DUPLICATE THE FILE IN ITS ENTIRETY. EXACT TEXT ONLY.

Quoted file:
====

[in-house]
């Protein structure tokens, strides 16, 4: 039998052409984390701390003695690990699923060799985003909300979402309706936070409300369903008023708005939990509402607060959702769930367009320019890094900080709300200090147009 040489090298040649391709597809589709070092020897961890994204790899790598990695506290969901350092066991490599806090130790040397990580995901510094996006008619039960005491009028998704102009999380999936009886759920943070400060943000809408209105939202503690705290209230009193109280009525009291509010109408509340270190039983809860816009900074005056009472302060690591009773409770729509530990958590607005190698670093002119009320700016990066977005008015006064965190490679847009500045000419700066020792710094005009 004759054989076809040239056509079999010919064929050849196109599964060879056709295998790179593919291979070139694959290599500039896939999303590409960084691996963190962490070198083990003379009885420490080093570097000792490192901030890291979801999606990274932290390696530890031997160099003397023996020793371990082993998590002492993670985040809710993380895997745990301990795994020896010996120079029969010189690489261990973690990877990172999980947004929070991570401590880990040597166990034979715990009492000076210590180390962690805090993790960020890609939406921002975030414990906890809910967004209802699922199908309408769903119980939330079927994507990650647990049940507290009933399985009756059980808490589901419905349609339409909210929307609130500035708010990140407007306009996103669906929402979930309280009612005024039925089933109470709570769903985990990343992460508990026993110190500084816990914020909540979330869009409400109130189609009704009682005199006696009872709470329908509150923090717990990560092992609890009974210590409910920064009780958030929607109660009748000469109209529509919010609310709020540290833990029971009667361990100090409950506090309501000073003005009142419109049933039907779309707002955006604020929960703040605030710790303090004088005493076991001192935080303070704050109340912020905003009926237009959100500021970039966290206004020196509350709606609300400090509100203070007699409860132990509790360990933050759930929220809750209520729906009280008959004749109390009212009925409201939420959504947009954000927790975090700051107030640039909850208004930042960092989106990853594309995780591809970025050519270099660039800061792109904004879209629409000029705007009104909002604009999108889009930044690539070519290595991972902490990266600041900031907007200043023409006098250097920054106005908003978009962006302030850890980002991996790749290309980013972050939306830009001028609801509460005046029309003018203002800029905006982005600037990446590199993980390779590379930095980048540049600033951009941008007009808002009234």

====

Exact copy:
[in-house]
């Protein structure tokens, strides 16, 4: 039998052409984390701390003695690990699923060799985003909300979402309706936070409300369903008023708005939990509402607060959702769930367009320019890094900080709300200090147009 040489090298040649391709597809589709070092020897961890994204790899790598990695506290969901350092066991490599806090130790040397990580995901510094996006008619039960005491009028998704102009999380999936009886759920943070400060943000809408209105939202503690705290209230009193109280009525009291509010109408509340270190039983809860816009900074005056009472302060690591009773409770729509530990958590607005190698670093002119009320700016990066977005008015006064965190490679847009500045000419700066020792710094005009 004759054989076809040239056509079999010919064929050849196109599964060879056709295998790179593919291979070139694959290599500039896939999303590409960084691996963190962490070198083990003379009885420490080093570097000792490192901030890291979801999606990274932290390696530890031997160099003397023996020793371990082993998590002492993670985040809710993380895997745990301990795994020896010996120079029969010189690489261990973690990877990172999980947004929070991570401590880990040597166990034979715990009492000076210590180390962690805090993790960020890609939406921002975030414990906890809910967004209802699922199908309408769903119980939330079927994507990650647990049940507290009933399985009756059980808490589901419905349609339409909210929307609130500035708010990140407007306009996103669906929402979930309280009612005024039925089933109470709570769903985990990343992460508990026993110190500084816990914020909540979330869009409400109130189609009704009682005199006696009872709470329908509150923090717990990560092992609890009974210590409910920064009780958030929607109660009748000469109209529509919010609310709020540290833990029971009667361990100090409950506090309501000073003005009142419109049933039907779309707002955006604020929960703040605030710790303090004088005493076991001192935080303070704050109340912020905003009926237009959100500021970039966290206004020196509350709606609300400090509100203070007699409860132990509790360990933050759930929220809750209520729906009280008959004749109390009212009925409201939420959504947009954000927790975090700051107030640039909850208004930042960092989106990853594309995780591809970025050519270099660039800061792109904004879209629409000029705007009104909002604009999108889009930044690539070519290595991972902490990266600041900031907007200043023409006098250097920054106005908003978009962006302030850890980002991996790749290309980013972050939306830009001028609801509460005046029309003018203002800029905006982005600037990446590199993980390779590379930095980048540049600033951009941008007009808002009234």